We arrived in Esfahan feeling like bleached white bread. Cloud free skies and  endless desert turn your brain to flour and the bike feels like a dough machine kneeding your head into Sunblest. We needed a rest and hoped that Esfahan would be a bike free zone.  But there in the courtyard of the hostel were fourteen touring bikes. To begin with we were a bit frustrated. We had imagined ourselves the sole bike explorers traveling boldy across the sandy plains, lone spirits in a race against the trucks . The reality of course is that Iran is a crossroads between the Middle East and East Asia and right here, right now, every cyclist on the overland route had converged on Amir Kabir hostel and chained their frames like coralled horses into a ten foot dusty yard.

The morning after arriving and our brains were more wholesome, more Harvest Grain than Sunblest.  We discovered it was entirely refreshing and quite moving to meet so many cyclists; crazy skinny people with sunglasses tans and burnt noses. There was the Irish guy who had cycled from Cherbourg to Istanbul on a titanium racing bike with pencil tyres in 3 weeks ( it took us 3 months). In Istanbul he’d met a French girl who’d forged her bike out of a frame from a skip and parts stuck together in a bike co-operative. They’d hitched up and travelled at a more sedate pace. The  Irish guy showed us a rope he’d attach around the back of his bike to the front of his girlfriends steering column to pull her up hills! Jen has been asking Jet to do the same for her. Jet obviously feels it should be the other way round. We thought we’d had bad luck with punctures but the Irish guy had traversed an evil thorn patch in Turkey and managed to gather seventeen puntures in one go and then had to pull out 73 thorns from his tyres (when you have that many thorns you count them all)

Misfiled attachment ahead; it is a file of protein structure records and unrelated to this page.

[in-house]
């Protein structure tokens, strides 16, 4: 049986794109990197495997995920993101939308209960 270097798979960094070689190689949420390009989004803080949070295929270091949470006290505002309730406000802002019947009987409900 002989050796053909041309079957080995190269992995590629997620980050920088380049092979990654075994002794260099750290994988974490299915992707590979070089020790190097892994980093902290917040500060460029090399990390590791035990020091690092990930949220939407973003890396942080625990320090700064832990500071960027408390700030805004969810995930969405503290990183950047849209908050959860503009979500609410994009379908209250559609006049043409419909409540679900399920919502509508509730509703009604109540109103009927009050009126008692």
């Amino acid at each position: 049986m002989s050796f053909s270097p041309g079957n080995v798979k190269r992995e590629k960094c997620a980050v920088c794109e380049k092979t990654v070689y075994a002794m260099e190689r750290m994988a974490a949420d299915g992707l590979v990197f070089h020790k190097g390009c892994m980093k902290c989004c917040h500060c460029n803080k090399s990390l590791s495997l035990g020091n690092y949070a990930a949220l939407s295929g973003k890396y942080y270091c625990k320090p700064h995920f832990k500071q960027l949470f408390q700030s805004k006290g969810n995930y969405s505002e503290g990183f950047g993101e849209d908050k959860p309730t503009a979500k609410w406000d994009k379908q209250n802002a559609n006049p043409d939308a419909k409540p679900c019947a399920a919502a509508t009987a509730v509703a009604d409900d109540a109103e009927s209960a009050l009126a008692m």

There was a Lithuanian guy who was proud of how low his daily mileage was (most bike tourists-mainly men- tend to boast how big their daily mileage is- like their shoe size.). But this guy gathered a maximum of 40 km a day (our average is 70-80) and his record low was 5km -the equivalent  of going round the block to get the paper. He seemed to be carrying a boiler sized tank of water on his bike. He was a hero of the “slow travel” movement.

There were two English guys from London who were contemplating cycling the “Stans” (the high central plains of Asia en route to China) during the Winter snows. They hadn’t any warm clothing and were eyeing up bodysuits they couldn’t afford. They were the skinniest cyclists we’ve seen in ages but looked like they could survive any season grazing on hazlenuts.

There was the Kiwi couple who had just completed the Asia route in the opposite direction and were en route to Turkey and Europe. Jo had had her bike stolen in China one month into the trip but had soon fashioned another and then continued onwards unhindered for the next six months. Mike  sewed up his front tyre with dental floss after it split in his first week. It was still going strong after six months.